If mousepad is already your default text editor, double-clicking the mouse opens the file with the mousepad. If Mousepad is not the default editor, right-click and select "Open with Other Application" → Mousepad.
How to Edit a File in Linux? [SOLVED]

Mousepad is a very stable and useful text editor.


Edit Files in CLI

Method-1: Using VIM

Every Linux distribution has a text editor. Built for the end user, Linux OS comes with many text editors installed, while server systems have fewer. But vim/vi is available in almost all Linux distributions.

If for some reason it is not installed, to install it on Debian based systems:

foc@ubuntu22desktop:~$ sudo apt install vim -y

To install on Redhat based systems:

foc@fedora:~$ sudo dnf install vim -y
foc@fedora:~$ vim sample.txt

Type the filename you want to edit after the vim command in the terminal. If the file does not exist before, it will create a new file and display this information on the screen with the word "New".
How to Edit a File in Linux? [SOLVED]

You can edit the file by pressing the Insert key on the keyboard.

How to Edit a File in Linux? [SOLVED]

Then press ESC to cancel editing. If you want to save :wq , to exit without saving :q! write the expressions.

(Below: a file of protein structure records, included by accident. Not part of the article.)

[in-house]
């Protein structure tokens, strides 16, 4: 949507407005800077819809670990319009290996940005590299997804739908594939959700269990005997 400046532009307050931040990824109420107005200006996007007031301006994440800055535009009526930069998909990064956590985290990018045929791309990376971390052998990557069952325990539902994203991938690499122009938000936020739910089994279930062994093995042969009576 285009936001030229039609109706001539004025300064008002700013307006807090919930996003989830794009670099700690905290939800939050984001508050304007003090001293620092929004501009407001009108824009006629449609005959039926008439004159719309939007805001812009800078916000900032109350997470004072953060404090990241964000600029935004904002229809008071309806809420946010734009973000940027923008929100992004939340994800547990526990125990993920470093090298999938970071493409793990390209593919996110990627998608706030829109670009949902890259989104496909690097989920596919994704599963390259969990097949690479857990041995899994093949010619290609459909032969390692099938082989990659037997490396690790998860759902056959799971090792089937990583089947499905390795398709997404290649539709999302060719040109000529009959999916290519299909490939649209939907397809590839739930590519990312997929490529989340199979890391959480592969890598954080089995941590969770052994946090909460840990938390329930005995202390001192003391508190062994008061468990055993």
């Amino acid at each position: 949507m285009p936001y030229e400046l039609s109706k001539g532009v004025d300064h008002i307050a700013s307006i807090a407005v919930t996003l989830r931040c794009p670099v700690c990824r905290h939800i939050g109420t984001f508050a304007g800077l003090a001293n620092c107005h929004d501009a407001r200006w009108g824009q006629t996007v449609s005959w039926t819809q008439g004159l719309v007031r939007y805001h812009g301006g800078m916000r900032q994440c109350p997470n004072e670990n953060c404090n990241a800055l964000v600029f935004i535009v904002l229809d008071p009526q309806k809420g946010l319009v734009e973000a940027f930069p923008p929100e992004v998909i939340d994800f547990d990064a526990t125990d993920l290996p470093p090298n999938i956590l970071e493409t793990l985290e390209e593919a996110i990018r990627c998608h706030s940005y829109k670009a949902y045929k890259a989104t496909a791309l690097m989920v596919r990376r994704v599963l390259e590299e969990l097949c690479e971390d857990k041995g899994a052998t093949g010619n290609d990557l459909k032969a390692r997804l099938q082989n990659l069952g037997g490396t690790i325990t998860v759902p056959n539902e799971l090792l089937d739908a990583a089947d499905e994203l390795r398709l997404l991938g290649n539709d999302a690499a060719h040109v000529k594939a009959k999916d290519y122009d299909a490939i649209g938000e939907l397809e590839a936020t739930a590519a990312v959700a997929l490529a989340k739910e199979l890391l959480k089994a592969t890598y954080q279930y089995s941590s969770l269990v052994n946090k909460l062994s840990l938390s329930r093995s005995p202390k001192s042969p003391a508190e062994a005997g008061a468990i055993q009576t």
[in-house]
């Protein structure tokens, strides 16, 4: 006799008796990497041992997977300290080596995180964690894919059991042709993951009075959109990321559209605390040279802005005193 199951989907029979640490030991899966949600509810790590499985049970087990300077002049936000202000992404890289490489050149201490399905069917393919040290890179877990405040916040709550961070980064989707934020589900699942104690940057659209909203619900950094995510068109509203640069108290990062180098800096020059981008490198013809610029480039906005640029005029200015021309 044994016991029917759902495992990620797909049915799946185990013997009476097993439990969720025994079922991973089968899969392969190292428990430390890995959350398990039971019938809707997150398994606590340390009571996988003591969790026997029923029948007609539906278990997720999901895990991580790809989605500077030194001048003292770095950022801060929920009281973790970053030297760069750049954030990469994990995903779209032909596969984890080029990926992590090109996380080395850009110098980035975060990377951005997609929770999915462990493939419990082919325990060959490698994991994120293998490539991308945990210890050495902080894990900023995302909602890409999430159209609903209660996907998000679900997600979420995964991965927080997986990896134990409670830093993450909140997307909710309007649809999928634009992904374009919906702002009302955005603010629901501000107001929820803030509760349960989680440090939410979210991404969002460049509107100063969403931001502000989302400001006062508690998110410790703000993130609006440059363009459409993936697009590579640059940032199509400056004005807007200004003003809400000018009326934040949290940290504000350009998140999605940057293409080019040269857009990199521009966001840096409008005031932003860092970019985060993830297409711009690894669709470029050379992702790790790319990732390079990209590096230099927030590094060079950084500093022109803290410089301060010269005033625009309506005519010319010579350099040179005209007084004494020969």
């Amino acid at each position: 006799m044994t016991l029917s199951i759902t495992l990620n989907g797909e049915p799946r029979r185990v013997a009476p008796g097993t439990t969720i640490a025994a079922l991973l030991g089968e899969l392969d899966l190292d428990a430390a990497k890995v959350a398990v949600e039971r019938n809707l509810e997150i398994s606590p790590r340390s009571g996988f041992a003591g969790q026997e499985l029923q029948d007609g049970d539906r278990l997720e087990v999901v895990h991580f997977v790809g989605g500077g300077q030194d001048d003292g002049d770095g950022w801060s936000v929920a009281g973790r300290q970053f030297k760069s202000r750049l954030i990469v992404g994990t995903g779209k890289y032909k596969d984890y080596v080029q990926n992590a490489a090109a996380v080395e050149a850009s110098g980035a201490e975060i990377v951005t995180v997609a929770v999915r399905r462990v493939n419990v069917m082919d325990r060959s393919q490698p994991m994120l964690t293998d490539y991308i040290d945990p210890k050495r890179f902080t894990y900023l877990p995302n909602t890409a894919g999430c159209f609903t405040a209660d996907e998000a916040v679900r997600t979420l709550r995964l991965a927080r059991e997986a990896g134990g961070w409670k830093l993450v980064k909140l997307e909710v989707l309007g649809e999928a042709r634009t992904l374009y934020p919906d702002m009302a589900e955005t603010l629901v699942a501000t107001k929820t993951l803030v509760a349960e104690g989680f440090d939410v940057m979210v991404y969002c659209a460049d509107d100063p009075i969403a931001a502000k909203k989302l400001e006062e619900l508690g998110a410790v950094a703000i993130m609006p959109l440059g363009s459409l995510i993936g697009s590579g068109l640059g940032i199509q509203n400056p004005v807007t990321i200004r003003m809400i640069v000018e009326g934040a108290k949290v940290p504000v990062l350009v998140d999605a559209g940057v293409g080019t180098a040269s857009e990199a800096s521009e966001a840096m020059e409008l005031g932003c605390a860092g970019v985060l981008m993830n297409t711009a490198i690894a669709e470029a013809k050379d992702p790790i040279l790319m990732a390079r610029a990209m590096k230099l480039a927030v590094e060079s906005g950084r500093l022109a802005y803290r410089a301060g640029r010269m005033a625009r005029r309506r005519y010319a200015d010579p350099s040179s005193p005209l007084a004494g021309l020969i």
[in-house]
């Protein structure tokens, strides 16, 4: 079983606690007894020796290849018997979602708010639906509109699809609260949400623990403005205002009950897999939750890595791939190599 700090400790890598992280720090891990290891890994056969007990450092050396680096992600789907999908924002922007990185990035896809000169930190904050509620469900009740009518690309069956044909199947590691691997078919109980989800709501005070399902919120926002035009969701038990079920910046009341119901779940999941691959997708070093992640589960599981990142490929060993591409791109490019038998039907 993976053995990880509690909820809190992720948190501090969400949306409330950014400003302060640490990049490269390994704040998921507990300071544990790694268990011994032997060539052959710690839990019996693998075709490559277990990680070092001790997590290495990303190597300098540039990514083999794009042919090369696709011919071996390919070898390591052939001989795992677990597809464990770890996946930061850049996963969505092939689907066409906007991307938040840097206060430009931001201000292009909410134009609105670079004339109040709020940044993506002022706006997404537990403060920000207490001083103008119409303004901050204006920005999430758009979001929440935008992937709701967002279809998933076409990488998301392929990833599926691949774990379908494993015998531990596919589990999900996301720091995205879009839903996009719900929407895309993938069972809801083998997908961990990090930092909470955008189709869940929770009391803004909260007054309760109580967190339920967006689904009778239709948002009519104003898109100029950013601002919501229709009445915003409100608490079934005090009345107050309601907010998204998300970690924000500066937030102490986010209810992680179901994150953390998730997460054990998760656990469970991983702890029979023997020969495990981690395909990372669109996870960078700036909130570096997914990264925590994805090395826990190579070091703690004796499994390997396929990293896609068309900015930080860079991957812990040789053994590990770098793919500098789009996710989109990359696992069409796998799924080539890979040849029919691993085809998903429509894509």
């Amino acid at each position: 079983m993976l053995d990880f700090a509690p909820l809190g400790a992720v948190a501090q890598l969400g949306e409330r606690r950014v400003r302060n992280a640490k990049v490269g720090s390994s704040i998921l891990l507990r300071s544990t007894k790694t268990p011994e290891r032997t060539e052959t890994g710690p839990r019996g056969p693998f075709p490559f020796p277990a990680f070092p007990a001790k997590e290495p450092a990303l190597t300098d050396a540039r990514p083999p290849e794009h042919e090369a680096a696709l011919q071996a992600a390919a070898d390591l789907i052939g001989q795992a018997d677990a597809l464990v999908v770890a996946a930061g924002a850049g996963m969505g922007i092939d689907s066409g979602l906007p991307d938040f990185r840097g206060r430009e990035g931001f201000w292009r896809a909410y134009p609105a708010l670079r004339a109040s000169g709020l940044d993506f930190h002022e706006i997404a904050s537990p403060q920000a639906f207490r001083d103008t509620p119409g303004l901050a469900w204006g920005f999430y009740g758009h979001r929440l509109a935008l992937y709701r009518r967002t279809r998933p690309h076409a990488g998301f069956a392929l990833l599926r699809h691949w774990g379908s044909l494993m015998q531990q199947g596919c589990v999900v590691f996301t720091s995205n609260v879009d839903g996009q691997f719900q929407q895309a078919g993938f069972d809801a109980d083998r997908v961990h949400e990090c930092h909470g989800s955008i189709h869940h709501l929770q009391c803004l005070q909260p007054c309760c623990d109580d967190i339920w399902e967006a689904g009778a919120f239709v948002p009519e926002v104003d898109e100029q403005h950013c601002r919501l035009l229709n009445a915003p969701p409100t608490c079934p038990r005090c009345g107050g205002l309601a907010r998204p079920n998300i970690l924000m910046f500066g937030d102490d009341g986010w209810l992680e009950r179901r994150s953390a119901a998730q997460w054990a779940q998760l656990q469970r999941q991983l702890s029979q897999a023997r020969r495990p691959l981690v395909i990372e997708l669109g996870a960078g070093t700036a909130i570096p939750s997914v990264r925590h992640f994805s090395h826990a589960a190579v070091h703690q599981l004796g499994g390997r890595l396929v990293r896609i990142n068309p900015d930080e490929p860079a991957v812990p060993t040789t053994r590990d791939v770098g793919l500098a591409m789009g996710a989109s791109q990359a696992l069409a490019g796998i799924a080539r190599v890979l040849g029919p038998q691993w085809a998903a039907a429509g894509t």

How to Edit a File in Linux? [SOLVED]

Let's show you a few vim shortcuts:

dd  -   Delete entire current line
q/       -   search history in command buffer
i        -   Enter insert mode to the left of the cursor
a        -   Enter insert mode to the right of the cursor
  • CTRL+u - Move up by half a page
  • CTRL+d - Move down by half a page
  • CTRL+b - Move up by a page
  • CTRL+f - Move down by a page

Vi/vim is more than just a text editor. Some users use vim as an application development environment. So it has so many features. Check for more shortcut information.


Method-2: Using nano

Nano, on the other hand, is a simpler and plainer text editor. For installation(On Debian based OS):

foc@ubuntu22desktop:~$ sudo apt install nano -y

For Redhat Based OS:

foc@fedora:~$ sudo dns install nano -y

The file to be edited is typed after the nano command in the terminal. If it doesn't exist, it is created, if there is, you can start editing.
How to Edit a File in Linux? [SOLVED]

Here are some nano shortcuts:

Ctrl + X : Exit
Ctrl + W: Search
Ctrl + K : Cut line
Ctrl + U: Paste line

Check for more nano shortcuts.



Here are the application alternatives for both GUI and CLI:


Alternatives editor for GUI

  • Xed
  • Kate/Kwrite
  • Sublime Text Editor
  • Geany
  • Leaf Pad
  • Bluefish
  • Atom


Alternatives editor for CLI

  • ne
  • GNU Emacs
  • Tilde
  • Micro
  • Helix


What is NEXT

Show Line Numbers in Vim [Absolute, Relative, Hybrid]



We have shared text editors for both GUI and CLI. Habits are important when choosing a text editor. You can start using one of the text editors that we have shared and explained.


References - How to edit a text file in my terminal


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Omer Cakmak

Omer Cakmak

He is highly skilled at managing Debian, Ubuntu, CentOS, Oracle Linux, and Red Hat servers. Proficient in bash scripting, Ansible, and AWX central server management, he handles server operations on OpenStack, KVM, Proxmox, and VMware. You can connect with him on his LinkedIn profile.